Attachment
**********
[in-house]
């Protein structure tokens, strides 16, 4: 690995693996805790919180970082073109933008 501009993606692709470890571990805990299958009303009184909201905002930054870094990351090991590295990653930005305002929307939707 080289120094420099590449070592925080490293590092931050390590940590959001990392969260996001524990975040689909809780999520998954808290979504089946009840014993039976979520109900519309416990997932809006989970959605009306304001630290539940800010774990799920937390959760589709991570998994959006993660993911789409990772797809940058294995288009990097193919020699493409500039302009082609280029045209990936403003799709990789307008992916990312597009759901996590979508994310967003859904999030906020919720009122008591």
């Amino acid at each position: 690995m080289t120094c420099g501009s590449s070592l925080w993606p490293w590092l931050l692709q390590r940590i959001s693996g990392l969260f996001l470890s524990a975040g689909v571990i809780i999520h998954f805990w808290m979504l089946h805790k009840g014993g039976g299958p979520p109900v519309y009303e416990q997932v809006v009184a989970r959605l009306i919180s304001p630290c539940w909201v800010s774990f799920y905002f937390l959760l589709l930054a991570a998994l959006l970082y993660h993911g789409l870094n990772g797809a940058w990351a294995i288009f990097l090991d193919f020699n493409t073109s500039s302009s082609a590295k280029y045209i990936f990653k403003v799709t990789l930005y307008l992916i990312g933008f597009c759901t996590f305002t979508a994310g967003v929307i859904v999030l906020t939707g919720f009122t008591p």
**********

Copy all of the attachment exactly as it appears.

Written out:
[in-house]
């Protein structure tokens, strides 16, 4: 690995693996805790919180970082073109933008 501009993606692709470890571990805990299958009303009184909201905002930054870094990351090991590295990653930005305002929307939707 080289120094420099590449070592925080490293590092931050390590940590959001990392969260996001524990975040689909809780999520998954808290979504089946009840014993039976979520109900519309416990997932809006989970959605009306304001630290539940800010774990799920937390959760589709991570998994959006993660993911789409990772797809940058294995288009990097193919020699493409500039302009082609280029045209990936403003799709990789307008992916990312597009759901996590979508994310967003859904999030906020919720009122008591």
């Amino acid at each position: 690995m080289t120094c420099g501009s590449s070592l925080w993606p490293w590092l931050l692709q390590r940590i959001s693996g990392l969260f996001l470890s524990a975040g689909v571990i809780i999520h998954f805990w808290m979504l089946h805790k009840g014993g039976g299958p979520p109900v519309y009303e416990q997932v809006v009184a989970r959605l009306i919180s304001p630290c539940w909201v800010s774990f799920y905002f937390l959760l589709l930054a991570a998994l959006l970082y993660h993911g789409l870094n990772g797809a940058w990351a294995i288009f990097l090991d193919f020699n493409t073109s500039s302009s082609a590295k280029y045209i990936f990653k403003v799709t990789l930005y307008l992916i990312g933008f597009c759901t996590f305002t979508a994310g967003v929307i859904v999030l906020t939707g919720f009122t008591p």